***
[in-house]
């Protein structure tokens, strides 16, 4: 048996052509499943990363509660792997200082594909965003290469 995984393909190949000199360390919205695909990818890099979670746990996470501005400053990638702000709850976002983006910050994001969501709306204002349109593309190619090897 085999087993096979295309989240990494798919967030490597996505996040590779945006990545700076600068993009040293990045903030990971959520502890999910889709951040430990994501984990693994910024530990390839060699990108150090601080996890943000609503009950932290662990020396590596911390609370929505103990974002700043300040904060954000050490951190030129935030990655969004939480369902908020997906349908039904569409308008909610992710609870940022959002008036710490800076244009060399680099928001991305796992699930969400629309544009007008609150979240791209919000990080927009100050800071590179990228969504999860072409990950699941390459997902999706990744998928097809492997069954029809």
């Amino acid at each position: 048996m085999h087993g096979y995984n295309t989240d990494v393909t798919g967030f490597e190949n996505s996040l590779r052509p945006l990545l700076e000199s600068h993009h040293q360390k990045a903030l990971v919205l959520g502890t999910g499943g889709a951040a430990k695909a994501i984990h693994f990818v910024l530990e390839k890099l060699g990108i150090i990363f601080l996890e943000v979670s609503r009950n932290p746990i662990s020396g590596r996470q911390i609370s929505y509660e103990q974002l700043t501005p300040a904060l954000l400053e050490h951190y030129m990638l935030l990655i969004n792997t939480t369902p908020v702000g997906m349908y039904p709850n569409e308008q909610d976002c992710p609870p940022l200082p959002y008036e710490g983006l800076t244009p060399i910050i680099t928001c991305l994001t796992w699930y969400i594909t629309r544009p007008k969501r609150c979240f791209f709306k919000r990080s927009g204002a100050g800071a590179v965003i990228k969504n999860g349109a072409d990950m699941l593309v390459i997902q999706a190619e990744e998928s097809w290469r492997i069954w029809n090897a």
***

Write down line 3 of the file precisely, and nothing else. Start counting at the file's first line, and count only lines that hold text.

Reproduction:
């Amino acid at each position: 048996m085999h087993g096979y995984n295309t989240d990494v393909t798919g967030f490597e190949n996505s996040l590779r052509p945006l990545l700076e000199s600068h993009h040293q360390k990045a903030l990971v919205l959520g502890t999910g499943g889709a951040a430990k695909a994501i984990h693994f990818v910024l530990e390839k890099l060699g990108i150090i990363f601080l996890e943000v979670s609503r009950n932290p746990i662990s020396g590596r996470q911390i609370s929505y509660e103990q974002l700043t501005p300040a904060l954000l400053e050490h951190y030129m990638l935030l990655i969004n792997t939480t369902p908020v702000g997906m349908y039904p709850n569409e308008q909610d976002c992710p609870p940022l200082p959002y008036e710490g983006l800076t244009p060399i910050i680099t928001c991305l994001t796992w699930y969400i594909t629309r544009p007008k969501r609150c979240f791209f709306k919000r990080s927009g204002a100050g800071a590179v965003i990228k969504n999860g349109a072409d990950m699941l593309v390459i997902q999706a190619e990744e998928s097809w290469r492997i069954w029809n090897a």